One of the mysteries of the English language finally explained.
1Happening at or near the time of an equinox.
- ‘You know, it's s good thing you're coming at the beginning of the month - that way you won't feel the force of the equinoctial storms’
- ‘They are also equinoctial tides, occurring just after the autumn equinox on September 23, which would normally bring the highest tides of the year.’
- ‘Outside, the equinoctial storms of mid-September are raging.’
- ‘The nights start drawing in quite quickly, and by late September the first of the equinoctial gales will have appeared with the weather in the hills of Scotland turning decidedly chilly at times.’
- ‘But Numa may also have had an equinoctial birthday.’
- ‘That's the simple explanation anyway - you can check the exact equinoctial dates and times here, if you're so inclined.’
- ‘Two large stones also stand almost due east and west to mark the local equinoctial positions of the sun.’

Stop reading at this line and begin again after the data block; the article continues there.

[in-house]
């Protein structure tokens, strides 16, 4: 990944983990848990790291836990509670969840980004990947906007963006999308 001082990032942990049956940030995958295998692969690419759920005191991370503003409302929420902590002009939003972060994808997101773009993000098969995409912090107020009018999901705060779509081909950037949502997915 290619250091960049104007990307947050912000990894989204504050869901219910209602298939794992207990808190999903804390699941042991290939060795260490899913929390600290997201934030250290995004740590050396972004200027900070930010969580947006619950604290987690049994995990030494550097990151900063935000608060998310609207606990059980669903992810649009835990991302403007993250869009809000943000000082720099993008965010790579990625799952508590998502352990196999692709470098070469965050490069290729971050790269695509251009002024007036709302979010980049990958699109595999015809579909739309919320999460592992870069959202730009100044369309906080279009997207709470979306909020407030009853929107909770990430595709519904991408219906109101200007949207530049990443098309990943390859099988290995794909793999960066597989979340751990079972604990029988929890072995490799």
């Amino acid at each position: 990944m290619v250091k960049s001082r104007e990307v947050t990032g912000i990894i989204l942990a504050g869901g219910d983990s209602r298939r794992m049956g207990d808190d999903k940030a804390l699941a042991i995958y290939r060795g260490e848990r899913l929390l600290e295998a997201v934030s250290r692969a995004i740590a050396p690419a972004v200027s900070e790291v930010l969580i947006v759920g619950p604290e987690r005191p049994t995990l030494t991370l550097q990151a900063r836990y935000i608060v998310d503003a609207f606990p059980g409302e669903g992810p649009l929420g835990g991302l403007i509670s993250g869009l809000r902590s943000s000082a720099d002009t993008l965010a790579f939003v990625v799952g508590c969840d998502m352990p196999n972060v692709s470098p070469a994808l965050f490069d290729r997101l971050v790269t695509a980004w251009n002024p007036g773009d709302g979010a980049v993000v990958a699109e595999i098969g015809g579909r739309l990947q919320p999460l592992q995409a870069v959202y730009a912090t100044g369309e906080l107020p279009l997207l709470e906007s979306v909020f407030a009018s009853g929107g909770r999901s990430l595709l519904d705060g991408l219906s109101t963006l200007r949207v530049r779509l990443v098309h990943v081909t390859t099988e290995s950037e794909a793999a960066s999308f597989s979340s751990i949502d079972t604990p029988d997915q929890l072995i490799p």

- 1.1 Relating to equal day and night.
- ‘One of the effects of equinoctial periods is their temporary disruptive effect on communications satellites.’
- ‘The sundial above, dated 1509, shows equinoctial hours with a gnomon parallel to the earth's axis.’
- 1.2 At or near the equator.
- ‘The Orinoco, the Eio Magdalena, and the Congo or Zaire, are the only great rivers of the equinoctial region of the globe.’
- ‘Lindley has made us acquainted with a species of Salix belonging to Senegal, and therefore to the equinoctial region of Africa.’
- another term for celestial equator
- ‘The declination of a heavenly body is its angular distance from the equinoctial or celestial equator.’
- ‘A star on the north side of the equinoctial is in northern declination, and one on the southern side is in southern declination.’
Late Middle English (in the sense ‘relating to equal periods of day and night’): via Old French from Latin aequinoctialis, from aequinoctium (see equinox).
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